Monday, August 21, 2006

Cobra Starship

"I can see the venom in your eyes."

News embargo is still on, I'm afraid. Perhaps I can spill it this week, but not before I'm ready.

I hate to talk about That Snake Movie here, but my other blog is down. It might seem pointless for me to say that I hated it. My expectations weren't exactly high.

But I like watching crap movies. I like trying to figure out where things went wrong, how things could have been better from a writing perspective. The premise of The Snake Movie provides a unique challenge from a writing perspective because it's so absurd. But the sheer, audacious absurdity itself provided a glimmer of hope. The absurdity could have been exploited.

Alas, in my humble opinion, the experience of watching That Snake Movie is a singularly oppressive one. It seemed that nobody tried to do ANYTHING with this movie. Someone might argue, "What would you expect from a movie called [what it's called]?"

I would argue that a lame premise is the perfect opportunity to surprise people with something fresh. And yet, what we're offered here is near joyless and half-assed in every department. SHOWGIRLS is a fun, shitty movie. The Snake Movie is just apathy stuck on the screen.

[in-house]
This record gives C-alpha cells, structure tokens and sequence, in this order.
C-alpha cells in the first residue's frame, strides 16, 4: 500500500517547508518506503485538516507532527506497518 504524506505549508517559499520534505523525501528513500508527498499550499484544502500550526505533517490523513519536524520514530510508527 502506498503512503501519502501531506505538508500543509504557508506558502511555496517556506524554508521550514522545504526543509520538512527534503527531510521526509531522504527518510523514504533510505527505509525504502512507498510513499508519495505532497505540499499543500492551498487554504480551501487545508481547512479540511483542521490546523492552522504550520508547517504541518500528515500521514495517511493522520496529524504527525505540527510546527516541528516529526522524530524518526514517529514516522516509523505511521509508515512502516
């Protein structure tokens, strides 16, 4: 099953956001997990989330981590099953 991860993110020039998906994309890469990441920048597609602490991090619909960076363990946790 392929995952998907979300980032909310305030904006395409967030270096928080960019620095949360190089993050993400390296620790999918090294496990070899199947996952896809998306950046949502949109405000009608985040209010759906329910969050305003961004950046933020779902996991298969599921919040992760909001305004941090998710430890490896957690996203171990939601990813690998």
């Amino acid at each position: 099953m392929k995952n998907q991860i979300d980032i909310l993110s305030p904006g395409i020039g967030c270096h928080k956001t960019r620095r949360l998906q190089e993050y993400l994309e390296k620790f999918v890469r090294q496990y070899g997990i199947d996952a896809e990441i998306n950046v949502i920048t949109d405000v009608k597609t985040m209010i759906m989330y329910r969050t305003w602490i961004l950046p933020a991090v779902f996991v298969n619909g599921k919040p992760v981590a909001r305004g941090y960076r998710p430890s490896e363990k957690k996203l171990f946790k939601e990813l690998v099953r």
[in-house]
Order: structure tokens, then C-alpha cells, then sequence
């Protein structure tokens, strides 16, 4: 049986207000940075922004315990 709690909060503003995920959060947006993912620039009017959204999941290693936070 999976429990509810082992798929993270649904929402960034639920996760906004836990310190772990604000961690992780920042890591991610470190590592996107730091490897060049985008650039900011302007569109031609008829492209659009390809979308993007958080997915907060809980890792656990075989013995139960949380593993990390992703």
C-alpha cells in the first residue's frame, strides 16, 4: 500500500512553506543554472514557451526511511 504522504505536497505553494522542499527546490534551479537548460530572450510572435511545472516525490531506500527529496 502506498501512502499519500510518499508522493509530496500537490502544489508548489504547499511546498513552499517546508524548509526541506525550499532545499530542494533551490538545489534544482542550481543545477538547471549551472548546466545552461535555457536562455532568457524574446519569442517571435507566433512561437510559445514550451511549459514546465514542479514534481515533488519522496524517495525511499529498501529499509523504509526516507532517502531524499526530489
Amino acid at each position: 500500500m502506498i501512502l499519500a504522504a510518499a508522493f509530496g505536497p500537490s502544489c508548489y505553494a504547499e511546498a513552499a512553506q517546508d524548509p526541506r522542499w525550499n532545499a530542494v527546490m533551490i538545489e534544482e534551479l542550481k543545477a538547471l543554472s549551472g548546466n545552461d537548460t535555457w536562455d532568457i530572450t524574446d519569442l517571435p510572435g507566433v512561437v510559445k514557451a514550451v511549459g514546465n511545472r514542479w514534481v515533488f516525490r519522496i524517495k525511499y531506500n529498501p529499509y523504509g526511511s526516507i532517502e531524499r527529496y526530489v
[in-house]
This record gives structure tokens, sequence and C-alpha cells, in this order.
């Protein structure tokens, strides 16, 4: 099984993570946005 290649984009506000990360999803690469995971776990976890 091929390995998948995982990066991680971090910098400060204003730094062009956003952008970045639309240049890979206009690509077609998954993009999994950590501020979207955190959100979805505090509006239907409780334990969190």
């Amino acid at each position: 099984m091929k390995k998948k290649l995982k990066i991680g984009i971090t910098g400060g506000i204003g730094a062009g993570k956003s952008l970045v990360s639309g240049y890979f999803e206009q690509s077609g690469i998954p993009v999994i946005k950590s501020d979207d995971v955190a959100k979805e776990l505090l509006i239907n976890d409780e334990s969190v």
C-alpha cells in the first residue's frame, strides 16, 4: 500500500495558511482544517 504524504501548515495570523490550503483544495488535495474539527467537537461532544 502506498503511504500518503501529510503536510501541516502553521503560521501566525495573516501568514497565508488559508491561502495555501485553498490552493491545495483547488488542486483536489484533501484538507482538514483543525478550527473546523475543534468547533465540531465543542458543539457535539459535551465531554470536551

THAT BEING SAID, my favorite part of the movie was the music video that runs during the end credits from Cobra Starship. Pure pop confection. Like Ray Parker Jr's "Who Ya Gonna Call?" for GHOSTBUSTERS. Lyrics that are laughably specific to the movie -- even when you try to imagine "snakes" as metaphors for music execs. The song's as infectious and pop as the movie ought to have been.

Cobra Starship was the sole highlight of the movie experience for me. The kitsch value of the movie's premise got old months ago, and the movie itself does nothing to argue otherwise. Way to go, fanboys!